Prostate cancer screening is an attempt to identify individuals with prostate cancer in a broad segment of the population—those for whom there is no reason to suspect prostate cancer. Prostate cancer is a disease which only affects men. Cancer begins to grow in the prostate – a gland in the male reproductive system. Prostate cancer is mostly a very slow progressing disease. In fact, many men die of old age, without ever knowing they had prostate cancer – it is only when an autopsy is done that doctors know it was there. Prostate test screening is controversial. There are currently two methods used: One is the digital rectal examination (DRE), in which the examiner inserts a gloved, lubricated finger into the rectum to examine the adjoining prostate. The other is the prostate-specific antigen (PSA) blood test, which measures the concentration of this molecule in the blood.
It is difficult for a physician to determine how the cancer will proceed based on the two major types of screening tests currently available alone. However, once prostate cancer is diagnosed, well-established criteria can be analyzed to determine which cancers need to be treated and which can be safely observed. For elderly men with several medical issues, screening may be more harmful than beneficial, but for younger, healthy men, screening can reduce death from prostate cancer. Screening younger men and men at risk of prostate cancer can be beneficial in reducing metastasis cancer and deaths and should not be abandoned. Healthy younger men also are at lower risk of complications from biopsies and treatments compared with older men.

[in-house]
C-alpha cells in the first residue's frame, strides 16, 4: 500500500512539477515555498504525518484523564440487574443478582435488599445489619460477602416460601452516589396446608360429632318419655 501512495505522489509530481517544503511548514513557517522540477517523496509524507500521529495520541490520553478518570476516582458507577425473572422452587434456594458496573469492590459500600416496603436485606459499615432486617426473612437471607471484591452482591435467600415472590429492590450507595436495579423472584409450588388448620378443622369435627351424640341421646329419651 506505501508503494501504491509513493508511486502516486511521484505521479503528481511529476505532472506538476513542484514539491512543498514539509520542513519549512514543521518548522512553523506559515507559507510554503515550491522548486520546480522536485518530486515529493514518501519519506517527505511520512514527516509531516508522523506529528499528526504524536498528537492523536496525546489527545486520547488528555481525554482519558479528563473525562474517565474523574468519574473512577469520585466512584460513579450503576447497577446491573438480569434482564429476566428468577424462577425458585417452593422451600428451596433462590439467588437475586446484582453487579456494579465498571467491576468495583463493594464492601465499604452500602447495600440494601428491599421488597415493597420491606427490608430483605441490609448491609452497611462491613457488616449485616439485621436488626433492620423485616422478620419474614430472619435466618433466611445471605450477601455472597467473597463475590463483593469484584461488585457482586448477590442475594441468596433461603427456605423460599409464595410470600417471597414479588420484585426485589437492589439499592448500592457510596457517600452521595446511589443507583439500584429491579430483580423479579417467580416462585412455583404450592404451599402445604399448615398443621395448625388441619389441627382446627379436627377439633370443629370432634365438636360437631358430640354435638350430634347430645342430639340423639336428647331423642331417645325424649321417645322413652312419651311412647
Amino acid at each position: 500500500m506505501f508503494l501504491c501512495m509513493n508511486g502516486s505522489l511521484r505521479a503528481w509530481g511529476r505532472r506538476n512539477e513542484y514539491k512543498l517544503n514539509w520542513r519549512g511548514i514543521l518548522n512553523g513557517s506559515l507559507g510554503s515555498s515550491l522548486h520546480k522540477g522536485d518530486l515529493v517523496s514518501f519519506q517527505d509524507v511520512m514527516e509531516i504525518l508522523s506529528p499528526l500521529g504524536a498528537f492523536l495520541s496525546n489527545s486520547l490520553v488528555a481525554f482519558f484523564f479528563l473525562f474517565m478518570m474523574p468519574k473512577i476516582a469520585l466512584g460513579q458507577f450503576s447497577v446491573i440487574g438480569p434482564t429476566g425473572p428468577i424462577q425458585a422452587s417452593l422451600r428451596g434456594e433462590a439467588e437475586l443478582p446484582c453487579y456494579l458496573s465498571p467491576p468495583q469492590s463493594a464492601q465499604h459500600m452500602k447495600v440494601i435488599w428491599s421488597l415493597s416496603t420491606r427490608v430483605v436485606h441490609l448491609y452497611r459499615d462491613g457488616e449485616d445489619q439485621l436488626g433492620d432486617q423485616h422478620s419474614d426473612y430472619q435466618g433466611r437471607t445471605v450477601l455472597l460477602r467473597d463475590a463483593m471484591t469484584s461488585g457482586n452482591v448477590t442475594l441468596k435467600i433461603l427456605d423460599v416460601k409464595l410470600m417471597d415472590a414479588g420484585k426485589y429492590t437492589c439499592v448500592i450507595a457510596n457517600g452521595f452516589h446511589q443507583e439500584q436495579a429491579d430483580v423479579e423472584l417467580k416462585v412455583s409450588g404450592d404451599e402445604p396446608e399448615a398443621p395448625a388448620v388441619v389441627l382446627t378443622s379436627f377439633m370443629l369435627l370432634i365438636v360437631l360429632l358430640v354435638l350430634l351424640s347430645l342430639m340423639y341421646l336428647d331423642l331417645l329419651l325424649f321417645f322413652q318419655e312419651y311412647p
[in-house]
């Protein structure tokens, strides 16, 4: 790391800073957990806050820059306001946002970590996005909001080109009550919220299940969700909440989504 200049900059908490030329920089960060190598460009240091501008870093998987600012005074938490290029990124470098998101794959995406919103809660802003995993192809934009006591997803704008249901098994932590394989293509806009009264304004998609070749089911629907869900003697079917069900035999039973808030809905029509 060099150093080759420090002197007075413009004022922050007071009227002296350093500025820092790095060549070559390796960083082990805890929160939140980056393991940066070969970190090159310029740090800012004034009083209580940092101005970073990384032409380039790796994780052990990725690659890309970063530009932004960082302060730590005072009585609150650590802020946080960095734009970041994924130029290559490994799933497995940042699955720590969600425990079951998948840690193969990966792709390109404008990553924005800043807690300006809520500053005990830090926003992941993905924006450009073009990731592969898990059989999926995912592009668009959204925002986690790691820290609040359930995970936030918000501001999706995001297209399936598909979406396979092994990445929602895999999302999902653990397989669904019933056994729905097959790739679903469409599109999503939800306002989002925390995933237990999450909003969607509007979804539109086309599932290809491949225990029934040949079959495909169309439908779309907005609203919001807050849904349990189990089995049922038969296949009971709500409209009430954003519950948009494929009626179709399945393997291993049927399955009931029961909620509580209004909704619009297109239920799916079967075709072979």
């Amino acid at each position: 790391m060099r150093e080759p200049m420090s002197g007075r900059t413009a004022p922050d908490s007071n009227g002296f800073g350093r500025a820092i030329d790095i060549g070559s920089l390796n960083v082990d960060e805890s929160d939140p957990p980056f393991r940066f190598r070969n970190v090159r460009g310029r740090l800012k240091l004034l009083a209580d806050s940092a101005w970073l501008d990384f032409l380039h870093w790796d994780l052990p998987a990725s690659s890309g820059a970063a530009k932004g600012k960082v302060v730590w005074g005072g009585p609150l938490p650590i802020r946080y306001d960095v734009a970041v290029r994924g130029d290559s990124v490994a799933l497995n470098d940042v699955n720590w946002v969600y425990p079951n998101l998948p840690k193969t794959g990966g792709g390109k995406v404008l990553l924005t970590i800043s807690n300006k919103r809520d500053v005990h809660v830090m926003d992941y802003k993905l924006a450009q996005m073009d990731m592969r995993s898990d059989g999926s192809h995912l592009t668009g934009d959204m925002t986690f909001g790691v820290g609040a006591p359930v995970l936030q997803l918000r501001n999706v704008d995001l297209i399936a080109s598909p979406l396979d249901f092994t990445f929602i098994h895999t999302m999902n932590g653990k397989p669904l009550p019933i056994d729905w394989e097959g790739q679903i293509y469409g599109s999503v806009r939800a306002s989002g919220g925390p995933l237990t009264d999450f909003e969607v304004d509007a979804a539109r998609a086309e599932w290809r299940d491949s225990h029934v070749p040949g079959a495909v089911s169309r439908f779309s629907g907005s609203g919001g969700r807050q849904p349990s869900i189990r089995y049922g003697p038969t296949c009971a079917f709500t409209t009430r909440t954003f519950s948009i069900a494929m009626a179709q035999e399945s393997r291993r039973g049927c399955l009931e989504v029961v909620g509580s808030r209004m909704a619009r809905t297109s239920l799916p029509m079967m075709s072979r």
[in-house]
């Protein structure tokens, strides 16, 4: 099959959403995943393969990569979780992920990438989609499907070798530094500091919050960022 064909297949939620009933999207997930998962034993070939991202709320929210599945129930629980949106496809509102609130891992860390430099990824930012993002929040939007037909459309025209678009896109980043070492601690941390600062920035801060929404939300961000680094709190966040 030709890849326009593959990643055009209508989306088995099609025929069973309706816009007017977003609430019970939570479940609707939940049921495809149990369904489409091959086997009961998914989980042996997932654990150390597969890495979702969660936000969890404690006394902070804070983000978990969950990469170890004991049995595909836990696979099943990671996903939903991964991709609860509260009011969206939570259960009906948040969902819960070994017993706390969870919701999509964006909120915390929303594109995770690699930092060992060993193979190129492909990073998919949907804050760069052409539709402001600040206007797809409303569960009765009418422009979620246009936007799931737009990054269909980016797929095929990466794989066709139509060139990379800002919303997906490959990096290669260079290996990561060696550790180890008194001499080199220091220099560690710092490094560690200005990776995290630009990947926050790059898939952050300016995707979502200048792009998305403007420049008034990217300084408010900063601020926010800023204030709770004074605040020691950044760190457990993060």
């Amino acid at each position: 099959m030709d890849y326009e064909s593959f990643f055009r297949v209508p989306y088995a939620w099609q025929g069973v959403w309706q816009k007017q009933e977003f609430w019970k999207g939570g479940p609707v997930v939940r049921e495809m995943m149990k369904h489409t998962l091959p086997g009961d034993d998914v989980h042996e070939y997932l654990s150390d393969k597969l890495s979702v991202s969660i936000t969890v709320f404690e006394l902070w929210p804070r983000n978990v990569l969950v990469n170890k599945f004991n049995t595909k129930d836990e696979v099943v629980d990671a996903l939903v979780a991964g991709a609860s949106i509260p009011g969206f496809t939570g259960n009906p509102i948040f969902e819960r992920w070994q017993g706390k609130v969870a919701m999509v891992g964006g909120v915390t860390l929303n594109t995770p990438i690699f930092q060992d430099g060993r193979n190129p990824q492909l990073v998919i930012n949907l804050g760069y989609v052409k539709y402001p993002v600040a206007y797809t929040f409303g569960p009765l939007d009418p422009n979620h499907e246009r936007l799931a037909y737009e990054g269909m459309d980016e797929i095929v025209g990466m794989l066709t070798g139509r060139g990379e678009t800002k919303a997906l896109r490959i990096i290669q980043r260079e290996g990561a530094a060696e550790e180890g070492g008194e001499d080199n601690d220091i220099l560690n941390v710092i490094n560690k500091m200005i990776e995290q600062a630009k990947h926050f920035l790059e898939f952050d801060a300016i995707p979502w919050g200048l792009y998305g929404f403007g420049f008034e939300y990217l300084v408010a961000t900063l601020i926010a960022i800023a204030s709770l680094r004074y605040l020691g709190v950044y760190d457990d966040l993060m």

Cancer-specific mortality, not overall mortality, is the primary outcome in screening trials. However, because deaths from prostate cancer are a small proportion of all deaths, comparisons of overall mortality are underpowered. Thus, a screening program that reduces cancer-specific mortality should not be stopped because of a lack of reduction in overall mortality. Screening can also reduce the incidence of metastasis cancer. There is 41% reduction in metastasis disease at diagnosis of the cancer with screening. The decision to screen or not to screen should be individual as screening is not appropriate for every man. Rather than abandoning a screening test that reduces death and suffering, efforts should be focused on selecting patients more carefully. Screening should be encouraged for healthy younger men and men with risk factors (e.g., black ancestry, positive family history) and discontinued for elderly men with multiple co-morbidities and limited life expectancy.